Remember the transceivers have 2 interfaces: serial and the powerline. Whatever it receives on its serial rx line it pumps into the powerline, and whatever it detects on the powerline it pumps into its serial tx line. So the one transceiver will be receiving a nice long stream of serial from my laptop, which it will pump into the powerline. The receiving transceiver will then receive the bits. The transceiver holds its tx line high (as usual serial) and then when the powerline modulated signal is detected it changes it to low and high as it detects the signal (I'd imagine this is similar to how wireless devices that interface with serial work as well, but I'm not sure).

Point is I need a way to periodically sample the serial line at a high speed, but my Arduino does not seem to be fast enough, but I was thinking surely it must be fast enough somehow if it has a software serial library it must be able to sample it that quickly.

So at 57 600 you have about 17uS per bit. That's only 27 instructions to sample and do something with the results.

No chance I would say unless you just want to do something really simple when you detect an error, like turn a LED on or increment a counter.

Why not just buy a logic analyser, or do you need to sample over a long period then analyse the results.

I gather you have access to both ends if the wire so you can compare in vs out?


It seems you control both sides of the communication. Why don't you use Manchester encoding to have at least one state change in every bit sent. Then use some CRC to check for transmission errors. This has the drawback that higher transmission frequencies for the same amount of data are needed but if you have such a noisy communication channel you probably have higher transfer rates in the end.

Ya that's what I'm slowly figuring out - it's too slow :frowning: Maybe the new Arduino Due would be able to do the trick if I can get a hold of it?

A logic analyzer would have been perfect, but yes, that's exactly what I have to do - sample over a long period of time and analyze afterwards (and the analyzers I have looked at can not hold nearly enough samples).

I do have access to both ends. My plan, though, was to generate a pseudo random sequence of bits and send them from my laptop. So I'll have that particular sequence stuffed with start and stop bits from my laptop's UART. Then, obviously I know what the sequence must be and thus can compare after receiving.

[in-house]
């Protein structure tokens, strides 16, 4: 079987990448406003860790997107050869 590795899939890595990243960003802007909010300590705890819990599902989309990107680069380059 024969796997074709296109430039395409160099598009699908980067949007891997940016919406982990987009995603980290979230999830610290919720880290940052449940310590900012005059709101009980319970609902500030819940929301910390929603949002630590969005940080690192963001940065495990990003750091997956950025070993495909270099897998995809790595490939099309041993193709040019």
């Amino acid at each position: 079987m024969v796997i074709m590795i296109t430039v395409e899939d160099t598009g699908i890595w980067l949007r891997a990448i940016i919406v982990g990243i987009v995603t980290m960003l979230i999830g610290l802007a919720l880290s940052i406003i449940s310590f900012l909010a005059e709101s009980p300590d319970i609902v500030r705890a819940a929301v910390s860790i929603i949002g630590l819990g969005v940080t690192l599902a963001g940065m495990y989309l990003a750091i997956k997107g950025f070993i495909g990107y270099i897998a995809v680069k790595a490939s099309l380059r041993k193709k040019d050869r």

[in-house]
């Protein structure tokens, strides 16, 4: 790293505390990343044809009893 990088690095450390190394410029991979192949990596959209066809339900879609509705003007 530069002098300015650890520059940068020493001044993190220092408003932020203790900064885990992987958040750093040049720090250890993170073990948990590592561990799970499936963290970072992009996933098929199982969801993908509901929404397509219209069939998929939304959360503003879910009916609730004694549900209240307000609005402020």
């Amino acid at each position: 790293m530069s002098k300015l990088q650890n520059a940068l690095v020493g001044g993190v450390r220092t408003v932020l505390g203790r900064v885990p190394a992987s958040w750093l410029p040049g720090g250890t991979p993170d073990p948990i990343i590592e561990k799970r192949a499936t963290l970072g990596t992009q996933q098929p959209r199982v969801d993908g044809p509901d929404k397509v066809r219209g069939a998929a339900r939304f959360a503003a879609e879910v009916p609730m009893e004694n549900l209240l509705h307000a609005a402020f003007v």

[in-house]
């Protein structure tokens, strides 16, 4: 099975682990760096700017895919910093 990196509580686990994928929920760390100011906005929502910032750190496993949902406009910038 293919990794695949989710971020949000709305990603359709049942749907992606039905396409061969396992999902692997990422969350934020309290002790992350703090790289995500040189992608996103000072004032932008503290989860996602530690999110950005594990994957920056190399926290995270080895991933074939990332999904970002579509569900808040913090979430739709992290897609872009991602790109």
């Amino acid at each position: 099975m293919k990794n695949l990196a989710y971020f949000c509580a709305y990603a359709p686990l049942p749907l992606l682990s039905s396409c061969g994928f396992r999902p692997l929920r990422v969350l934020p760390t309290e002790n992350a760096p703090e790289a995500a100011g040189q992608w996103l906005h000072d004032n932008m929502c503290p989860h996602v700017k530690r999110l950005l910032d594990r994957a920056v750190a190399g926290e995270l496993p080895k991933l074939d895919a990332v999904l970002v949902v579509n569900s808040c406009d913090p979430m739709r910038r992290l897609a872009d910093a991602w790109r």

pylon, not such a bad idea but involves a lot of implementation work! If all else fails I'll look into it.

For $150 you can get a Salae LA that will sample to disc, AFAIK the sample size is essentially unlimited, but then you have to analyse the data. I think you can export to various file formats but I’ve not looked into that.

All you really need to do as far as I can tell is compare one bit against another and count the differences. The actual data doesn’t matter. Start and stop bits don’t matter. It’s just a bit stream and you want to see if it comes out the same way it went in, and if not how many times was it different.

I reckon you could possibly do that,

write bit
wait half bit time
read bit
if <> inc counter
wait half bit time
dec loop counter

either in C or maybe drop to assembler.

Of course with 27 cycles the “wait half bit time” is probably not actually implemented as the loop overhead would about do it.

A Due would have no trouble.


I'll look into this Salae LA, sounds particularly useful.

Unfortunately it is the bit error positions that are just as important as the error event itself because I need to make a statistical model of the channel (as part of my Master's Thesis). The errors would usually occur in bursts and thus the positions of the errors to observe these bursts are quite important. Maybe another way to do it is have a counter count the number of bits between errors and when there is an error, save the counter value then reset the counter.

I'll also see if I can get a hold of the Due as soon as possible.

Thanks for your help! I'll post again if I get it to work.

PS I hate assembler!

I doubt assembler will do much. You still only have a few microseconds.

Logic analyzer: Logic Analyzers from Saleae - #1 with Professional Engineers

You can take 10 billion samples with that. That should do it, if you got one of them. ($US 149).

You can save the samples to disk, then analyze them.